After the Seventies: Greenham Common Women and Dreams of a Common Language

Jolly, Margaretta (2003) After the Seventies: Greenham Common Women and Dreams of a Common Language. In: Graham, Helen, Kaloski, Anne, Neilson, Ali and Robertson, Emma (eds.) The Feminist Seventies. Raw Nerve Press, York, pp. 173-186. ISBN 9780953658558

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Abstract

Twenty years after the founding of one of the most idealistic and long-running feminist anti-militarist campaigns, I reflect on the Greenham Common Womens Peace Camp. Although the protests at Greenham Common Royal Airforce base were a movement of the 1980s, their controversial crossing of existing feminist and pacifist alignments shed light on the politics of gender, motherhood and the military that preceded them. Associated both with apolitical mothers fearful for their childrens lives and with radical feminism, the campaign also drew on a less obvious heritage of liberal feminism that was, in my view, important to the camps later success. Drawing in thousands more women than nearly any other feminist campaign in Britain at the time, it unexpectedly answered some of the needs of seventies feminists as well as providing a way into feminism for many others, eventually becoming far more radical than its original design. Ironically, anti-nuclear activity provided a holding point for a fast-dividing womens movement while looking forward to its more diverse political future.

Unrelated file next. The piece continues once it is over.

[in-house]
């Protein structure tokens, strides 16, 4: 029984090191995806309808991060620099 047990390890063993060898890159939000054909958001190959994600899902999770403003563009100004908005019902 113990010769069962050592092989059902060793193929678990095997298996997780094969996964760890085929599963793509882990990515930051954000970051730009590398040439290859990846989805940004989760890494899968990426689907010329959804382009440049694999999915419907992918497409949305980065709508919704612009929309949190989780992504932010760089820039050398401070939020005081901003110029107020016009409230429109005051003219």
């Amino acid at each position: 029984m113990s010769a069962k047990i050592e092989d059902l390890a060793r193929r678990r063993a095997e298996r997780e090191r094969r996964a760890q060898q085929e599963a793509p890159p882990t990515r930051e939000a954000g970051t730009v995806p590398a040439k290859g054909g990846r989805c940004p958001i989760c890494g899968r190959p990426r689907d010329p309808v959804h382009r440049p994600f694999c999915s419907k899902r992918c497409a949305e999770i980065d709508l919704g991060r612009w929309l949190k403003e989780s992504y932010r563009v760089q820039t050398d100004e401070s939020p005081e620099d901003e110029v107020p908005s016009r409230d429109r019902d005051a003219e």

Item Type: Book Section
Schools and Departments: School of Business, Management and Economics > Centre for Community Engagement
Depositing User: Margaretta Jolly
Date Deposited: 06 Feb 2012 18:41
Last Modified: 23 May 2012 13:48
URI: http://sro.sussex.ac.uk/id/eprint/17775
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